I’m not currently a parent, so I can’t pretend to even have a guess as to what might be best for children. I’m also aware that what might be best for one kid isn’t necessarily the best for all kids – because kids are people, and, as we all know, every person is different. That said, one Texas elementary school teacher is making big moves when it comes to how she teaches her students – and her homework policy just might be genius.
Samantha Gallagher, mom to daughter Brooke, recently shared a photo of the letter she and other parents received from their kids’ new second grade teacher, Mrs. Brandy Young. In the letter, Young announces her intention to try out a new no-homework policy for the upcoming year.
The public Facebook post quickly went viral, with over 69,500 shares at last count. Gallagher shared the photo of Young’s note with the caption “Brooke is loving her new teacher already!” referring to her daughter’s happiness over the lack of homework in the upcoming year. As someone with unpleasant memories of hours and hours of homework, I can’t say I blame Brooke for her excitement.
While some may raise an eyebrow at the idea of no homework – given that homework is considered a basic and integral part of the American schooling system – Brandy Young backed up her decision to go homework-free with research and evidence, and also clarified that there will be work that the kids are responsible for during the day (which will need to be finished at home if they don’t complete it at school). It’s also not the first time homework has been banished from a classroom – New York school PS 116 issued a no-homework policy last year.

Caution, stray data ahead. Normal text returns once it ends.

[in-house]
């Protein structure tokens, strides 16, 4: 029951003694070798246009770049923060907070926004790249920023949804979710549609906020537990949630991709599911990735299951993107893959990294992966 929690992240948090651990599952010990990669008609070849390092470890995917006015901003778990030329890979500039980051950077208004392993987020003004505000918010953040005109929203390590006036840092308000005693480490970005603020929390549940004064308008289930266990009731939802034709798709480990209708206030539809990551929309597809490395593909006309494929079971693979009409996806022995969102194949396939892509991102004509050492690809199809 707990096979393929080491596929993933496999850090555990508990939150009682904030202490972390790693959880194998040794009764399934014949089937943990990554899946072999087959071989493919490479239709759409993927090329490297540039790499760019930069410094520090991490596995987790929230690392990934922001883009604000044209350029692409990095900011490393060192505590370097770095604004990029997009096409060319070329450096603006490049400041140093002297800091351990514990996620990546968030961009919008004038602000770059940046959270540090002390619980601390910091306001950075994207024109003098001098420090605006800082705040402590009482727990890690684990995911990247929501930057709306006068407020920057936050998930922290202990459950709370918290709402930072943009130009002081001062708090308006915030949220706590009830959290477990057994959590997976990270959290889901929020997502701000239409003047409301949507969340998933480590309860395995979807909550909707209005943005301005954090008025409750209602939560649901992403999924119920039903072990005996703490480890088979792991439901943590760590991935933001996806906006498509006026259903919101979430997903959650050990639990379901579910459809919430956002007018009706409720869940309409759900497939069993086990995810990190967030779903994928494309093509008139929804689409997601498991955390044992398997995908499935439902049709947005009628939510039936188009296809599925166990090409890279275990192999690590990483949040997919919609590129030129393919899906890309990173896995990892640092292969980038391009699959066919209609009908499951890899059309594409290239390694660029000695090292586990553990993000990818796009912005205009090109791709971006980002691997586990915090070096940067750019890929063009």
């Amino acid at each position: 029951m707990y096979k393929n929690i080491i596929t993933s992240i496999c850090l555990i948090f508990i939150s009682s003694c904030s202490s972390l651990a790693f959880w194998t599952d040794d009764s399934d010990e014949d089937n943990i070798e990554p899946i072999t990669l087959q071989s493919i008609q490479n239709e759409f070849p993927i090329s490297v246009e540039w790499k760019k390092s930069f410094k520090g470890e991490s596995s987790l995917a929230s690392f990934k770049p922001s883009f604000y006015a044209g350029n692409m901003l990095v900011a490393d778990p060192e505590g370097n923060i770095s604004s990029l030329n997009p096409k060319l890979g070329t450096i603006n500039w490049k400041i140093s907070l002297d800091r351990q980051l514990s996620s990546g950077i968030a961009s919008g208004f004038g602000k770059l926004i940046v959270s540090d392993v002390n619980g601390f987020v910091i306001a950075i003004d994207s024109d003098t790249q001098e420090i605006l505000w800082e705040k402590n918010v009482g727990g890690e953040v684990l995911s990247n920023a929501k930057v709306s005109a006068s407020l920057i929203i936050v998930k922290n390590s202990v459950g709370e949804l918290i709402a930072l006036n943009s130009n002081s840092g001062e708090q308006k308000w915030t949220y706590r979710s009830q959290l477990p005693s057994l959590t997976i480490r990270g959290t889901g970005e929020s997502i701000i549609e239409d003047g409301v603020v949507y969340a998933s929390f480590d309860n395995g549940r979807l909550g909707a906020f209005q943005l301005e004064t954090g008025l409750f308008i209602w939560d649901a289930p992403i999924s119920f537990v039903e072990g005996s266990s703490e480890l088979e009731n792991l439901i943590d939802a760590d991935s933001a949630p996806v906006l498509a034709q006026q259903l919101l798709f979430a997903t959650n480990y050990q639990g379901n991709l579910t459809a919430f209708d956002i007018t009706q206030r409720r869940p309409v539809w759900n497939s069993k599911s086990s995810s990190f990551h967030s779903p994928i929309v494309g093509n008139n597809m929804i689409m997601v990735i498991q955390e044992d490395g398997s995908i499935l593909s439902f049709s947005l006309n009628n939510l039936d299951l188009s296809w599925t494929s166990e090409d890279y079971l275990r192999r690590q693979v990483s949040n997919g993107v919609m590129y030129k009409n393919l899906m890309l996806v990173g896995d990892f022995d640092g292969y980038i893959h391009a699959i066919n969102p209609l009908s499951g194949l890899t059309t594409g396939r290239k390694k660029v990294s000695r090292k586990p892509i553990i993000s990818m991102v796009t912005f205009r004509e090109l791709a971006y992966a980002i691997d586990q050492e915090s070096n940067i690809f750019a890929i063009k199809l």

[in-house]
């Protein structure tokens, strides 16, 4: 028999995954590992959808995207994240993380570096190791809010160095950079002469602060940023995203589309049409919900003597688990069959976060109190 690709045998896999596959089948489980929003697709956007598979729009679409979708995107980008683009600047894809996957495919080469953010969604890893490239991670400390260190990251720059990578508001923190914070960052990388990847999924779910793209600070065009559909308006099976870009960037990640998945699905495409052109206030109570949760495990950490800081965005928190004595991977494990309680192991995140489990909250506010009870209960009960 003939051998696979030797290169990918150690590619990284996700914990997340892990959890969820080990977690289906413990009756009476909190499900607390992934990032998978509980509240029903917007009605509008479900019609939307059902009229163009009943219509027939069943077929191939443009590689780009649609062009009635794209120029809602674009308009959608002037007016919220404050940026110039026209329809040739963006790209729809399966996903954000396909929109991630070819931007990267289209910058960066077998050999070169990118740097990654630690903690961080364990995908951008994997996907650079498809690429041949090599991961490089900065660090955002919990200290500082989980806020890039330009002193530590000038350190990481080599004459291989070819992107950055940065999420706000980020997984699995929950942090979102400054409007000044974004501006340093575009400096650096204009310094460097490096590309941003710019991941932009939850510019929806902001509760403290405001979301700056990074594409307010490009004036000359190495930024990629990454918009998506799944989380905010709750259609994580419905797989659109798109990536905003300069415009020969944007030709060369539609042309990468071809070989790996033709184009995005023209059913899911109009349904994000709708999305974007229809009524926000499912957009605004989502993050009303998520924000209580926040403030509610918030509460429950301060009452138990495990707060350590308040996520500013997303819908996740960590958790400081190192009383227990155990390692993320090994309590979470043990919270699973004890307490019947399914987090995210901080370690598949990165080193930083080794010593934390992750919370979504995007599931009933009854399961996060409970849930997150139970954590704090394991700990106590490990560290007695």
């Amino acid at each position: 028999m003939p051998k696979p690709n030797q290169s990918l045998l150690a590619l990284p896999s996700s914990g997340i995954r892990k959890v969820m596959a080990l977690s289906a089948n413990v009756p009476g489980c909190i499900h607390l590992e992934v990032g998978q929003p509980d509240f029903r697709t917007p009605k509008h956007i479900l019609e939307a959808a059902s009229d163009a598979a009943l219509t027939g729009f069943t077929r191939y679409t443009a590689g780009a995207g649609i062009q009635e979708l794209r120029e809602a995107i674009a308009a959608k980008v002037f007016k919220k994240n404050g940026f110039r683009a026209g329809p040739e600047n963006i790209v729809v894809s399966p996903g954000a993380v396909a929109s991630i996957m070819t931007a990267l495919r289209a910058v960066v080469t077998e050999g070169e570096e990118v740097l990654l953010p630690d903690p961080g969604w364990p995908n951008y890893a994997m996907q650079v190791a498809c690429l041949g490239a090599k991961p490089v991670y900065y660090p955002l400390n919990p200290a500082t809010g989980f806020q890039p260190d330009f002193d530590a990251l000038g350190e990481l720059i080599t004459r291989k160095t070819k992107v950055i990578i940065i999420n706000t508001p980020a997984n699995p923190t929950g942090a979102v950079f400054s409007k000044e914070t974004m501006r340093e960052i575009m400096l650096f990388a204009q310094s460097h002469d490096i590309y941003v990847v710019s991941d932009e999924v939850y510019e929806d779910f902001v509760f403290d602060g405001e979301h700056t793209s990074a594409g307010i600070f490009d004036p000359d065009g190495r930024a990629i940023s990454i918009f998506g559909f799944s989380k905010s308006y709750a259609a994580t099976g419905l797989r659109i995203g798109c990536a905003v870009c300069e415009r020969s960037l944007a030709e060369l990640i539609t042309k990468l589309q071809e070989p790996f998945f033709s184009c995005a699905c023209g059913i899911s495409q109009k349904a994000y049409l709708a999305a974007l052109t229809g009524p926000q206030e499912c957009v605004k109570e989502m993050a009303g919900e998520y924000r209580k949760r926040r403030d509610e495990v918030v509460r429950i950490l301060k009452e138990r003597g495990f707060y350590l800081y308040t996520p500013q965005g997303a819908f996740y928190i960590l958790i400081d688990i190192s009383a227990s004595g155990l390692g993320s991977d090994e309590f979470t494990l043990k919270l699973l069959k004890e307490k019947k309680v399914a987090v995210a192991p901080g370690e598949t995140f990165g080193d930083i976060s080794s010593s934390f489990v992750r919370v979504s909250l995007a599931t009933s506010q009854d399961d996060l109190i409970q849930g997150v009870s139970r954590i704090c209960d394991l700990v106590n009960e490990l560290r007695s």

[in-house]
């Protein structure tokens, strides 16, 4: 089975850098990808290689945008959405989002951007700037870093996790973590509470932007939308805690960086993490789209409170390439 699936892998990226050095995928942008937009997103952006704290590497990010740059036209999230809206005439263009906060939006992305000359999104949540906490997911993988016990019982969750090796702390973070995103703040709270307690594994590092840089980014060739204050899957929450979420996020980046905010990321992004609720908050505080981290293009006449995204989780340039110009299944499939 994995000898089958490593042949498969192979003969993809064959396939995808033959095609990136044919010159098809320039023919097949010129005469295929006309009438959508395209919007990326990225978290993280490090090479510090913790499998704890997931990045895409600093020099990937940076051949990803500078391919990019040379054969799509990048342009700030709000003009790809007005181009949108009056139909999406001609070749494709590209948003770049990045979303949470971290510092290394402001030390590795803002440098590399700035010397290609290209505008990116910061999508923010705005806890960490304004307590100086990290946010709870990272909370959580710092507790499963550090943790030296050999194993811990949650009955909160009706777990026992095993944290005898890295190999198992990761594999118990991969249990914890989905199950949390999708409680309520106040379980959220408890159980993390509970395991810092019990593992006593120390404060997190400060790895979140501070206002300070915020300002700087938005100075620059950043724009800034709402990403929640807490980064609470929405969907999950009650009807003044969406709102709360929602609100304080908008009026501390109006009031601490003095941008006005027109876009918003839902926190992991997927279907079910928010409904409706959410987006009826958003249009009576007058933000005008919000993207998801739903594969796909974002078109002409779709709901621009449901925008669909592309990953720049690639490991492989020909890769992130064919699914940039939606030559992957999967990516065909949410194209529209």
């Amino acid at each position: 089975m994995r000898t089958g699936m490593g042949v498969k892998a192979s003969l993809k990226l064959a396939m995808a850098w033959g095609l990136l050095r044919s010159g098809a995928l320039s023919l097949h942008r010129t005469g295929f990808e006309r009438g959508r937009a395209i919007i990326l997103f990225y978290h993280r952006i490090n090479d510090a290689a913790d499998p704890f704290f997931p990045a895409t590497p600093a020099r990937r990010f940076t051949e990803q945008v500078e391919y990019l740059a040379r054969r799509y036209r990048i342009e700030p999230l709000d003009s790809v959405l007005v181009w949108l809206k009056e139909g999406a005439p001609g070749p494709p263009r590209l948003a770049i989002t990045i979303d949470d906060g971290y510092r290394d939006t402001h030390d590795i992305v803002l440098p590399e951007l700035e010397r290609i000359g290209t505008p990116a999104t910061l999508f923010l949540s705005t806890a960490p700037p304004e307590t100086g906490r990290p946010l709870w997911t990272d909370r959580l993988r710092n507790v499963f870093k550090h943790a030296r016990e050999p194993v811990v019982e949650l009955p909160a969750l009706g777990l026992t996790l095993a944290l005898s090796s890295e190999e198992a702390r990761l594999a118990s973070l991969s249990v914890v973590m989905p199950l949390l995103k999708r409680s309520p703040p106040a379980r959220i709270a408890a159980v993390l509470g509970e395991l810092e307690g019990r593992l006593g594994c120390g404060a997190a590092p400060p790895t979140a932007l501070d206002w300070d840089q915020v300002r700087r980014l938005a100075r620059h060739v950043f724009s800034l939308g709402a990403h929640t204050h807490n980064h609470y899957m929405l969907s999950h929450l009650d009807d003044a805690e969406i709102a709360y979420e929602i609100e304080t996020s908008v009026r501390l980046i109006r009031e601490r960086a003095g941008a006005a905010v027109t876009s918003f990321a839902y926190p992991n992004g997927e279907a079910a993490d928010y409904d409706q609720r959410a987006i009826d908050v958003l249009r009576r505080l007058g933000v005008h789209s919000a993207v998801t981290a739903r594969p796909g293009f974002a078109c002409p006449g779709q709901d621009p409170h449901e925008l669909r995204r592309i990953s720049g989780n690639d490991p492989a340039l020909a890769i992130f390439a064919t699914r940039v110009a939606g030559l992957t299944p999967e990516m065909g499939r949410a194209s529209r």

In Young’s letter, she states that “research has been unable to prove that homework improves student performance” and encourages families to “spend [their] evenings doing things that are proved to correlate with student success,” like eating dinner together, reading, playing outdoors, and getting their kids to bed early – all proven methods of optimizing young children’s educational success. In fact, research does show that “inappropriate homework” or too much of it does have proven negative effects on young kids (and particularly on economically disadvantaged students).
According to Gallagher’s statement to ScaryMommy, her daughter received about an hour’s worth of homework per day while in first grade. It’s been a long, long time since I was a first-grader, but that seems like a lot to me. ScaryMommy also cited a study by Healthline, noting that “researchers reported family fights about homework were 200% more likely when parents didn’t have a college degree.” Yikes! That seems unfair and terrible.
Needless to say, given the rate of shares for Gallagher’s post, many parents responded quite strongly (and, in most cases, favorably) to the idea of no homework.
On Facebook, user James Sterling Rice wrote,
“This is so awesome as it demonstrates how many parents and teachers would support this kind of policy! Especially for kids in Elementary school. It prioritizes family time and youth activity! I feel 8 hrs a day in school for kids this age is enough.”
User Lora Huntley posted this heartbreaking comment,
“That’s amazing!! Noah is crying so hard he made himself sick bc he doesn’t want to do homework today.”
More family time is always a good thing, and of course, if Young is able to utilize the in-class time well, homework for nine-year-olds might just prove to be extraneous and unnecessary. Only time will tell, with this daring teacher’s policy.